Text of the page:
An Australian Member of Parliament representing Narracan, Victoria disclosed his concerns regarding the potential confusion among tourists, specifically Australians, on the cannabis laws and regulations in Phuket. Wayne Farnham, besides being State Member for Narracan, also serves as the Parliamentary Secretary to the Leader of the Opposition in Victoria, John Pesutto.

Farnham’s trip to Phuket is primarily aimed to evaluate the impact of the island’s cannabis industry on its local markets and tourists therein. Amidst the growing support for cannabis legalization movements in Victoria, Farnham gives insights into his own stance on the issue. “Personally,” said Farnham, “I am opposed to the overarching legalization of cannabis in Victoria. However, my objections don’t extend to medically prescribed use of cannabis.”

Since his first visit to Phuket in 2009, Farnham has been intrigued by the manner in which the country has transformed and evolved its stance towards cannabis consumption in contrast to its previously rigorous drug use policies. As the transformation unfolds, he is keen to understand how this legalization has influenced the island’s tourism industry and the collective attitude of tourists towards cannabis legalization.

During his stay in Phuket, Farnham met a host of influential figures, which include the Australian Consul-General Matthew Barclay, police officials, and health officials, to have a wider perspective on the issue. Furthermore, interactions with tourists have provided him with insightful feedback.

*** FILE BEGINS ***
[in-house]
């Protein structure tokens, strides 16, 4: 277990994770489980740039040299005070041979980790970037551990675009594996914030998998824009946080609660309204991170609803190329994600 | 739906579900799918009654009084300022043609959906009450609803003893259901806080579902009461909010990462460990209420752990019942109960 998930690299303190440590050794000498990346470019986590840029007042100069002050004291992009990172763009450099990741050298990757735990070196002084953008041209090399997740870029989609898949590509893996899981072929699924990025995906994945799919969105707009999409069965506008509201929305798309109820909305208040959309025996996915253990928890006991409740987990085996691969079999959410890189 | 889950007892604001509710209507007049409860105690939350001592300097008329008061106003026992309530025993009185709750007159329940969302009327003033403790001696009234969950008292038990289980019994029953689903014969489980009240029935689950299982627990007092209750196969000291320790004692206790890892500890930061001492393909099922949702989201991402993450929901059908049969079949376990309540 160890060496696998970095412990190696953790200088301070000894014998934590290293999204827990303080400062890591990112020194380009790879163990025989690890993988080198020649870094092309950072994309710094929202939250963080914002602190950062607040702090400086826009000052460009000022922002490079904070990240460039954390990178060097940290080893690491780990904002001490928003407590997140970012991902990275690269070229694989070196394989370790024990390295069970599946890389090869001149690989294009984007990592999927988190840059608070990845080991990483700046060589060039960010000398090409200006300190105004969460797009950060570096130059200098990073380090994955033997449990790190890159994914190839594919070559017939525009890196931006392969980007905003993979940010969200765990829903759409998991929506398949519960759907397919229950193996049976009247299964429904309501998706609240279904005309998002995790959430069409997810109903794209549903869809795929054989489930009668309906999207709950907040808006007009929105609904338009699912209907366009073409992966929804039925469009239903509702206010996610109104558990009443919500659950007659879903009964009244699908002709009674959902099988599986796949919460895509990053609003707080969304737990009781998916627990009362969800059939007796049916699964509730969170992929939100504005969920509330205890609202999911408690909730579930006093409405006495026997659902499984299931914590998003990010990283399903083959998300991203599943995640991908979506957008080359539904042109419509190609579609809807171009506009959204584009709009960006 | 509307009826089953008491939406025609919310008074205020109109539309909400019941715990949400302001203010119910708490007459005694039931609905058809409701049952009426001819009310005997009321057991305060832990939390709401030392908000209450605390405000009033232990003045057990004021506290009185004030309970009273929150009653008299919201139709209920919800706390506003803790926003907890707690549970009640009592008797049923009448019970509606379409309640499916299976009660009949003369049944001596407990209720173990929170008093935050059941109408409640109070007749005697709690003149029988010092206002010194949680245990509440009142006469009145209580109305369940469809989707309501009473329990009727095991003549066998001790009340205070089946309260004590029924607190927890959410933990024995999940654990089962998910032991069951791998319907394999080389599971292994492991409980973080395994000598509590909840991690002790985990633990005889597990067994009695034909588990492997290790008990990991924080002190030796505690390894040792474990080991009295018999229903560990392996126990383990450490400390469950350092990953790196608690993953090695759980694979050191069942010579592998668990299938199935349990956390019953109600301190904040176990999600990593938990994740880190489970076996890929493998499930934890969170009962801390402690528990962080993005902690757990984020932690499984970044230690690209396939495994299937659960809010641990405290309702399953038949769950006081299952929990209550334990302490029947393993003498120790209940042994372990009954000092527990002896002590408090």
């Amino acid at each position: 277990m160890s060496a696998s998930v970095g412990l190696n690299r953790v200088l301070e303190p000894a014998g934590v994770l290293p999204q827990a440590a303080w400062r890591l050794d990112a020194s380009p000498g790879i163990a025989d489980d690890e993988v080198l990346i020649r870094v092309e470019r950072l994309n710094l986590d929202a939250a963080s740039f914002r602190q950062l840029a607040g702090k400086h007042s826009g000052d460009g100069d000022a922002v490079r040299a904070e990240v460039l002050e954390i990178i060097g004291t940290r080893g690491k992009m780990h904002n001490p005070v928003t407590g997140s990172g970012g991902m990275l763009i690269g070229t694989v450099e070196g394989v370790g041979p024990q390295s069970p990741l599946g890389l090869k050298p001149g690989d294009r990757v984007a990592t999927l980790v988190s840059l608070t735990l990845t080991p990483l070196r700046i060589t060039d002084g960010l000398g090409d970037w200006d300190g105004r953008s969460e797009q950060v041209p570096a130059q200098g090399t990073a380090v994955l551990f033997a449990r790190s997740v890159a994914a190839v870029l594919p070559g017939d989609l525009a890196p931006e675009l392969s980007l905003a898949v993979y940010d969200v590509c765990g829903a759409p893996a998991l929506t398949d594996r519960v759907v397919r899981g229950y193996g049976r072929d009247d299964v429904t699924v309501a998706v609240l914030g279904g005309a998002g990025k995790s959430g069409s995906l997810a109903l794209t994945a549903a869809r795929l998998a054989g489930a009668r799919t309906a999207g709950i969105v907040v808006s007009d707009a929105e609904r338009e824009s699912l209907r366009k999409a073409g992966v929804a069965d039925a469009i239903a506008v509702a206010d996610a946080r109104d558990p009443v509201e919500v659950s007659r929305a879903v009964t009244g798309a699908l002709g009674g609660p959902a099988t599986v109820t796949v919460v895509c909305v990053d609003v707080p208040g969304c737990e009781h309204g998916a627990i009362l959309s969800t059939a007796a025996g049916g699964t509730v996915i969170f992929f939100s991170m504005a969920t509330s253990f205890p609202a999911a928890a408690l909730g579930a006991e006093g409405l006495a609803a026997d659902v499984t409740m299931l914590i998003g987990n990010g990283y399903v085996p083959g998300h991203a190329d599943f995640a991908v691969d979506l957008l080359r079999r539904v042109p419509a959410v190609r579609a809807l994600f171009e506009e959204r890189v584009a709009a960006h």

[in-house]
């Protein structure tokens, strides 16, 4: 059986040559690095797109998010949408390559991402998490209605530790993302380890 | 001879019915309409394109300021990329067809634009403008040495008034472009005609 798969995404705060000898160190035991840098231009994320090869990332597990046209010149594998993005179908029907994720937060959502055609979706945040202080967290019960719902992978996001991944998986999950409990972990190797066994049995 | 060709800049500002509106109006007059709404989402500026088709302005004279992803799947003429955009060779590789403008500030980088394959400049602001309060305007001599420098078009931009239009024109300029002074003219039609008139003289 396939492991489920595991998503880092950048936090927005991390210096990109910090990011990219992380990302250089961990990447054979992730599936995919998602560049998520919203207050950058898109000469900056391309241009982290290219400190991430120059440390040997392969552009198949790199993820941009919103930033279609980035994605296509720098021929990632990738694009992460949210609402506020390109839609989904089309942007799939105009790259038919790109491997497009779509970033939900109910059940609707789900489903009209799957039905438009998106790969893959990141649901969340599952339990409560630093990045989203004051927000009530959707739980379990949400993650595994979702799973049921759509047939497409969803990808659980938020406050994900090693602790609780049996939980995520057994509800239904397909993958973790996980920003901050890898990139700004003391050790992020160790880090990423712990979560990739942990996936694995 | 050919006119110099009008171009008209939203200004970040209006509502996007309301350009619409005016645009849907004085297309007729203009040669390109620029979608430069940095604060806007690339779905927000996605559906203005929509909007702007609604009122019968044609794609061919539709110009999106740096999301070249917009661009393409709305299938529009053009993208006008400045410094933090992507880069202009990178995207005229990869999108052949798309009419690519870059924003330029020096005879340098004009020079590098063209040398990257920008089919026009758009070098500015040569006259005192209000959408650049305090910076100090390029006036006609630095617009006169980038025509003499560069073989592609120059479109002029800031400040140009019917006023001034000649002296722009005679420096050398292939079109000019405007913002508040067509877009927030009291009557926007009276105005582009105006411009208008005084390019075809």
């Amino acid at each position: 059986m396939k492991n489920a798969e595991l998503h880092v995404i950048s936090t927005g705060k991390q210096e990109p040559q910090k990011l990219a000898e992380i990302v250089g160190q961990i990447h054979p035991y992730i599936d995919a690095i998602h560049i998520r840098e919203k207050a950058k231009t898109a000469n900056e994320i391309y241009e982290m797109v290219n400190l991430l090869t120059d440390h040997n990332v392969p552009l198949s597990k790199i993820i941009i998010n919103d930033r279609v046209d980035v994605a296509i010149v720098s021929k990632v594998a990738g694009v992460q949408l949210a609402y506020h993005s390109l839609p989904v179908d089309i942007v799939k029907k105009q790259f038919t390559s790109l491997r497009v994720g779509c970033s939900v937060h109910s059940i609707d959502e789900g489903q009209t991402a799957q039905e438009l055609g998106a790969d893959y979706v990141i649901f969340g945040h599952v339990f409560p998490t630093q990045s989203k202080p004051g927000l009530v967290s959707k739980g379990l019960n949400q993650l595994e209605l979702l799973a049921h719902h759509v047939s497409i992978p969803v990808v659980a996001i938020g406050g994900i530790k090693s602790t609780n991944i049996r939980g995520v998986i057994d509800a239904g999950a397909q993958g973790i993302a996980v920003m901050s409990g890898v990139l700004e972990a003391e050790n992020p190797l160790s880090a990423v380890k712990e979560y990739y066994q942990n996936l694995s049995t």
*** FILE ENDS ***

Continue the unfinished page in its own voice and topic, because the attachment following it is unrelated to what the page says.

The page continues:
With reference to the legalization of cannabis in Phuket, Farnham opines that it primarily seems to advocate the medicinal use of cannabis; a century-old practice that was lost in obscurity. The latter could potentially alleviate the pain distressing terminally ill patients. In the course of discussions with the local police, he comes to realize that the cannabis laws still seem to be in the making, with the momentary guidelines revolving around cannabis consumption and selling.

Highly prevalent cannabis stores and cafes around the island stirred up concerns, as did the casual attitudes of tourists smoking cannabis publicly. The absence of prominent signs prohibiting public cannabis consumption on stores, coupled with the frequent sighting of tourists smoking openly, has led Farnham to advocate for a more comprehensive awareness drive for tourists. Tourist’s misconceptions about cannabis consumption laws may land them in legal trouble—an absolute nightmare scenario.

Through his interaction with cannabis vendors and locals, Farnham deduces an overall tepid reception towards public cannabis usage, but a wide consensus on its medicinal potential. The legislator is reserving his judgement on the long-term impacts of the cannabis laws on the local community until a substantial data report is available. 

Ending his commentary with a note of caution, Farnham stresses on the need for setting straight the still murky cannabis laws, as he fears an uncontrolled situation could detrimentally impact the uniquely charming aura of both Thailand and especially Phuket. Long term observation will assist him in making an informed decision, but as of his current visit, he’s disinclined to support complete legalization back home, restricting his support to its medicinal use.

As a disclaimer, the opinions expressed in this article don’t reflect those of High Thailand.

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